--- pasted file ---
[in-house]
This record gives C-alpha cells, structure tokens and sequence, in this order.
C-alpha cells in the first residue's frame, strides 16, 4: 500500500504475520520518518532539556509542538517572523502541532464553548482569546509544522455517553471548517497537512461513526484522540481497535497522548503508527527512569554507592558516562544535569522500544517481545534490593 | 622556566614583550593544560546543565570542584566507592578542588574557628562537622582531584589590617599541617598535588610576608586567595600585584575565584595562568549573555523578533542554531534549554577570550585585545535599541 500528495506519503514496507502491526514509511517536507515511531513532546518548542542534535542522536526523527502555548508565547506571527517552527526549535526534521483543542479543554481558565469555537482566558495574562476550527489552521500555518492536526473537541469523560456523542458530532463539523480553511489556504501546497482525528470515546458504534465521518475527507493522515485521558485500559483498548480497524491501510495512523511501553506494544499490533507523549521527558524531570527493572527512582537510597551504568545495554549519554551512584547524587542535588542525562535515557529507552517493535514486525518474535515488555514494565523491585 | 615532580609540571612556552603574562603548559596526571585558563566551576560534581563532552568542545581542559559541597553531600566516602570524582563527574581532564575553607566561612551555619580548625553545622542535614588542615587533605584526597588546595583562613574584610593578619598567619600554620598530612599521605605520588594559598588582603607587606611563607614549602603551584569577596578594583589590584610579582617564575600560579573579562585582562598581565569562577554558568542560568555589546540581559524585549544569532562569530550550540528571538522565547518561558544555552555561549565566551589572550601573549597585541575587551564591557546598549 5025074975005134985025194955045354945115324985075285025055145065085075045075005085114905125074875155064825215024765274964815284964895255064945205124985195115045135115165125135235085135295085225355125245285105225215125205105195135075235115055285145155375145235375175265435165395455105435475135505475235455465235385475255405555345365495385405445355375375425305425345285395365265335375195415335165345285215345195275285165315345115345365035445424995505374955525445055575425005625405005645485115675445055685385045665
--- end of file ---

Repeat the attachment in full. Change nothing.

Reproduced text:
[in-house]
This record gives C-alpha cells, structure tokens and sequence, in this order.
C-alpha cells in the first residue's frame, strides 16, 4: 500500500504475520520518518532539556509542538517572523502541532464553548482569546509544522455517553471548517497537512461513526484522540481497535497522548503508527527512569554507592558516562544535569522500544517481545534490593 | 622556566614583550593544560546543565570542584566507592578542588574557628562537622582531584589590617599541617598535588610576608586567595600585584575565584595562568549573555523578533542554531534549554577570550585585545535599541 500528495506519503514496507502491526514509511517536507515511531513532546518548542542534535542522536526523527502555548508565547506571527517552527526549535526534521483543542479543554481558565469555537482566558495574562476550527489552521500555518492536526473537541469523560456523542458530532463539523480553511489556504501546497482525528470515546458504534465521518475527507493522515485521558485500559483498548480497524491501510495512523511501553506494544499490533507523549521527558524531570527493572527512582537510597551504568545495554549519554551512584547524587542535588542525562535515557529507552517493535514486525518474535515488555514494565523491585 | 615532580609540571612556552603574562603548559596526571585558563566551576560534581563532552568542545581542559559541597553531600566516602570524582563527574581532564575553607566561612551555619580548625553545622542535614588542615587533605584526597588546595583562613574584610593578619598567619600554620598530612599521605605520588594559598588582603607587606611563607614549602603551584569577596578594583589590584610579582617564575600560579573579562585582562598581565569562577554558568542560568555589546540581559524585549544569532562569530550550540528571538522565547518561558544555552555561549565566551589572550601573549597585541575587551564591557546598549 5025074975005134985025194955045354945115324985075285025055145065085075045075005085114905125074875155064825215024765274964815284964895255064945205124985195115045135115165125135235085135295085225355125245285105225215125205105195135075235115055285145155375145235375175265435165395455105435475135505475235455465235385475255405555345365495385405445355375375425305425345285395365265335375195415335165345285215345195275285165315345115345365035445424995505374955525445055575425005625405005645485115675445055685385045665